Public Charge Rule Update: Changes at USCIS, Department of Justice, and Department of State

Posted on Aug 13, 2020

As a result of recent federal court rulings, USCIS, the U.S. Department of Justice, and the U.S. Department of State have issued new guidance on how the Public Charge Rule (originally implemented on February 24, 2020) will be applied.

In sum, USCIS has announced that it will not apply the February 24, 2020 Public Charge Rule to the adjudication of any I-485 application for adjustment of status on or after July 29, 2020.  Instead, USCIS will apply the 1999 public charge guidance that was in place before the February 24, 2020 Public Charge became effective. 

This is confirmed on USCIS’s website which provides:

USCIS will issue guidance regarding the use of affected forms. In the interim, USCIS will not reject any Form I-485 on the basis of the inclusion or exclusion of Form I-944, nor Forms I-129 and I-539 based on whether Part 6, or Part 5, respectively, has been completed or left blank.

(https://www.uscis.gov/i-539)

In addition, this new guidance also affects nonimmigrants who are filing I-129 petitions and I-539 applications, as USCIS has confirmed that it will adjudicate any application or petition for extension of nonimmigrant stay or change of nonimmigrant status on or after July 29, 2020, consistent with regulations in place before the Public Charge Rule was implemented. What this means is that starting on July 29, 2020, USCIS will NOT apply the public benefit condition to the adjudication of I-129 petitions or I-539 applications.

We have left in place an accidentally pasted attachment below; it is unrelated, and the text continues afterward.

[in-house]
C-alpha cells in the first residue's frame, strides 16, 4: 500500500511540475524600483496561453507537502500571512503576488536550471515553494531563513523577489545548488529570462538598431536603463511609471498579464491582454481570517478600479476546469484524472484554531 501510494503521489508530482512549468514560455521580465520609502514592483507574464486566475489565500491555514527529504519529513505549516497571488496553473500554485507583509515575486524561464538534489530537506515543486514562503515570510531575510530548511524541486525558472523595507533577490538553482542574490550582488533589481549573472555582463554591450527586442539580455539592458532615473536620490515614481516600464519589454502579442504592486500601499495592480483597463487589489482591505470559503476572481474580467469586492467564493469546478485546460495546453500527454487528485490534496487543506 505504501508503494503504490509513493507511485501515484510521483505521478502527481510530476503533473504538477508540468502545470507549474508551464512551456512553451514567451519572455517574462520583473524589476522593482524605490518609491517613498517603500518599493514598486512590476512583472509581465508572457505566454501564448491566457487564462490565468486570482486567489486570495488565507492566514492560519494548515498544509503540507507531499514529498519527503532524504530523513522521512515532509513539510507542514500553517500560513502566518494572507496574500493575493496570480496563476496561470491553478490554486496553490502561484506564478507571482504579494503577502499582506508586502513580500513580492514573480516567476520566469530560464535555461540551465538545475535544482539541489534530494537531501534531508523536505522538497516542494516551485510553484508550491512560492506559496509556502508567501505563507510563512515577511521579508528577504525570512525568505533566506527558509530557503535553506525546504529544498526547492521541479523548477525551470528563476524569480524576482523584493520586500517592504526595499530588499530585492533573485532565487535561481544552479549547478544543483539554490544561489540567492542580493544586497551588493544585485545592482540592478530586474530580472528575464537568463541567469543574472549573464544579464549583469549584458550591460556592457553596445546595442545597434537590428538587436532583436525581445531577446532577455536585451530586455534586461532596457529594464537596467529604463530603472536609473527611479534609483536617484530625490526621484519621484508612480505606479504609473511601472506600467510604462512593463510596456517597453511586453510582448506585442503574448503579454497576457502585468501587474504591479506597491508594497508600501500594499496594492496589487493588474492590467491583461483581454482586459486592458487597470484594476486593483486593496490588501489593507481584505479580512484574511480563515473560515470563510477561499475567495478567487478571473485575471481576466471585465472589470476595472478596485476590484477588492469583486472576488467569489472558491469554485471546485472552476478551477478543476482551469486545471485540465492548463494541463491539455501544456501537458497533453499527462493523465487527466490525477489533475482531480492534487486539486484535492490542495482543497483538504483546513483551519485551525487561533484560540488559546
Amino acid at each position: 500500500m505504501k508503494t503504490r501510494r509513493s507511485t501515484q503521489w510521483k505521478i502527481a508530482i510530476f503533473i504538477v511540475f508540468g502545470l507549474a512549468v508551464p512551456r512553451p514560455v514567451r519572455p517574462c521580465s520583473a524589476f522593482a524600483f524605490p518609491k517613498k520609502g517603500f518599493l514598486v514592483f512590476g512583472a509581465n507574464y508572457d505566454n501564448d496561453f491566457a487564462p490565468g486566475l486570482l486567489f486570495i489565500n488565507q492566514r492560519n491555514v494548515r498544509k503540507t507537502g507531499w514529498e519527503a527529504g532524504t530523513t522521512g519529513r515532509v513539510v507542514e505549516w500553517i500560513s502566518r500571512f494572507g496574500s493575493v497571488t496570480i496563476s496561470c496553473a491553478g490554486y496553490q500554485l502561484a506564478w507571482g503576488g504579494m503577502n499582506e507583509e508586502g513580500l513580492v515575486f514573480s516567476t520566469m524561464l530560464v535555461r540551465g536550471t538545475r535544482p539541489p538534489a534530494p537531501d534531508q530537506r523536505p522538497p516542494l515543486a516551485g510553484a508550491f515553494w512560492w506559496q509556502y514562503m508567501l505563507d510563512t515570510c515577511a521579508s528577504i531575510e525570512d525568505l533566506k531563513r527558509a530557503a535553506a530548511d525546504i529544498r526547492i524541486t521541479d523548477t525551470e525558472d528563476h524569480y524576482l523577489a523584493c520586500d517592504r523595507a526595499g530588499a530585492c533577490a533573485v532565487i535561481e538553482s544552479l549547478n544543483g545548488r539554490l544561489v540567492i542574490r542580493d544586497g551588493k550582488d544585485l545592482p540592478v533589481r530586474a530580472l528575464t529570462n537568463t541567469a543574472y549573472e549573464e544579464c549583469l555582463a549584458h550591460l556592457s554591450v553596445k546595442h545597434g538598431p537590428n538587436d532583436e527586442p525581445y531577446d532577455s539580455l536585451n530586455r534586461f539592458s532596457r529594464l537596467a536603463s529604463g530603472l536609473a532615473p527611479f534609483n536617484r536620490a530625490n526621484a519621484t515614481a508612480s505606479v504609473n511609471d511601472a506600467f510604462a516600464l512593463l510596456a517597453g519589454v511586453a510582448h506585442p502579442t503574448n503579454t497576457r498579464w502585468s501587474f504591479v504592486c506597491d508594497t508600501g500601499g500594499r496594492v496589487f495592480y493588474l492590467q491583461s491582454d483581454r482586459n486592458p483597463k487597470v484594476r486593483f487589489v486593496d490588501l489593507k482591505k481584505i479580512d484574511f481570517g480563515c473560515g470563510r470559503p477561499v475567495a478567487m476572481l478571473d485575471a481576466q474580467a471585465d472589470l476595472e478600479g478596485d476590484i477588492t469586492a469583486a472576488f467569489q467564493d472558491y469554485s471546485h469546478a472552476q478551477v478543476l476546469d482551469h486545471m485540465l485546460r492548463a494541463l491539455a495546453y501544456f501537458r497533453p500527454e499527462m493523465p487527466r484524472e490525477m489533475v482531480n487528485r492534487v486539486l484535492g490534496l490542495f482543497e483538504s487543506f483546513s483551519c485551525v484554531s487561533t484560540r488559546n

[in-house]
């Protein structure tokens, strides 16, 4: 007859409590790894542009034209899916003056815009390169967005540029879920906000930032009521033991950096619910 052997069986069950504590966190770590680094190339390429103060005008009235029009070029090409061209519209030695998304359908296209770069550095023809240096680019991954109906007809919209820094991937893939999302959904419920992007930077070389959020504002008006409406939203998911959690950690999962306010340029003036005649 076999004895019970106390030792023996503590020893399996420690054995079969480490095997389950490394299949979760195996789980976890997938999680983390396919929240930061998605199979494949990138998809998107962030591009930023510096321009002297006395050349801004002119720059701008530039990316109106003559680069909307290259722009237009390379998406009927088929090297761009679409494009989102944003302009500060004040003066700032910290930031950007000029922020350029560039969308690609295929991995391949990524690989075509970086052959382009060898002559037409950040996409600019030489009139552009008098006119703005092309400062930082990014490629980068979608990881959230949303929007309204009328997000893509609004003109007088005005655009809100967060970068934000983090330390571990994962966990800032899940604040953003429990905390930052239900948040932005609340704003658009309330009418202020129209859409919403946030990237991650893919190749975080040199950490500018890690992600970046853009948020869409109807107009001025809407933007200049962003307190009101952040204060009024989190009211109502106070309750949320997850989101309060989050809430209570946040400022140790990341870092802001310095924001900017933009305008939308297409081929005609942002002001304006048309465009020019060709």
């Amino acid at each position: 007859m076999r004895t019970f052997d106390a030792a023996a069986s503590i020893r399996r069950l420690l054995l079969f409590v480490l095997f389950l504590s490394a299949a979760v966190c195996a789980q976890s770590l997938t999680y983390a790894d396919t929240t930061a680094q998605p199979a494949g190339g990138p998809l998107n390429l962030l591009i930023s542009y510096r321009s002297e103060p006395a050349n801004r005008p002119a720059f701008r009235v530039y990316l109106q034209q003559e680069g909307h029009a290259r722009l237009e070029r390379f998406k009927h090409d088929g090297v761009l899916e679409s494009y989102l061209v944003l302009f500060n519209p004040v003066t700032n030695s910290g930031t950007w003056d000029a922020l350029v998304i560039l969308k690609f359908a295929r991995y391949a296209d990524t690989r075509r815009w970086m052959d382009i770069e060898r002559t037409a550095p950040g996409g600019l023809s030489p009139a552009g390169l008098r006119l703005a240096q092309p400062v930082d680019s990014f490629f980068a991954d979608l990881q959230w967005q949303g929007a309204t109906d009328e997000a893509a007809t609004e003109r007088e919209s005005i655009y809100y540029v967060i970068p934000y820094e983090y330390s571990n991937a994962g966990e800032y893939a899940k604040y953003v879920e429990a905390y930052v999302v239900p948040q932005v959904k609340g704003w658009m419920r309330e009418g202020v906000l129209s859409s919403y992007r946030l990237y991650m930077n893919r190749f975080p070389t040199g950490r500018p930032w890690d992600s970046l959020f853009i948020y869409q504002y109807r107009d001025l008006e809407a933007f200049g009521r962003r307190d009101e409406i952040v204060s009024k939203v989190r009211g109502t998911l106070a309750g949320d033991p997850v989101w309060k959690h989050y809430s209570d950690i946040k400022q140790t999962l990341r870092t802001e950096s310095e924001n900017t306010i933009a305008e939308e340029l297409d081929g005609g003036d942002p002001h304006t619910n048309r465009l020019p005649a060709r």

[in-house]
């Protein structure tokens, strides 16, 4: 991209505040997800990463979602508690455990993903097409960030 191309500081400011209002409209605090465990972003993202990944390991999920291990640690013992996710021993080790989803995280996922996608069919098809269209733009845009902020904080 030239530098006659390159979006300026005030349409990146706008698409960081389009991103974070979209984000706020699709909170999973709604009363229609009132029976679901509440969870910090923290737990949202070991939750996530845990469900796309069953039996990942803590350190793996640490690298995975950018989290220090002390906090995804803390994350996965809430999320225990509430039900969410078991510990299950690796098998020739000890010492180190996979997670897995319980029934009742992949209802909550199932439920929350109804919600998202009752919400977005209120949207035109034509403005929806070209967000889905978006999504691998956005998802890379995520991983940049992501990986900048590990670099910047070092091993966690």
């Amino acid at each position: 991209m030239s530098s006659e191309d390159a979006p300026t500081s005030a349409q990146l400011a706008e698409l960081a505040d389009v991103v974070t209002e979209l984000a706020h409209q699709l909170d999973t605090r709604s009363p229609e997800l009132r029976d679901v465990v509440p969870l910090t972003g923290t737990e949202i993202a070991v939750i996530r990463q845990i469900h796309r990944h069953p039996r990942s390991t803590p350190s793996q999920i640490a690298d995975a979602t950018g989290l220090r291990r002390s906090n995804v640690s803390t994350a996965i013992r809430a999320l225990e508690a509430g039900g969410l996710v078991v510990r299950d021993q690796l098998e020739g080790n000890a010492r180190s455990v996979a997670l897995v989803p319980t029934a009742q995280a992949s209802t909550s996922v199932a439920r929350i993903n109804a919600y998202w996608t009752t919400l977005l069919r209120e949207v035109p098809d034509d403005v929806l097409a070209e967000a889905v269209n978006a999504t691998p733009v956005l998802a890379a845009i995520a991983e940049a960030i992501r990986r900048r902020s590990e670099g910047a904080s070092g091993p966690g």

This is a very dynamic issue and area of Immigration law right now.  Anyone filing an I-485 Application for Adjustment of Status, I-539 Application to Extend/Change Nonimmigrant Status,  or I-129 Petition for a Nonimmigrant Worker would be well advised to stay current on any legal developments in this area and to continue to monitor any changes that USCIS, USDOJ or USDOS makes to the policy, forms, fees, filing requirements, or filing locations relating to Forms I-485, I-539 or I-129. 

If you have any questions about the Public Charge Rule and whether it applies to your application or petition, contact U.S. Immigration Lawyer Sean D. Hummel to schedule a consultation.

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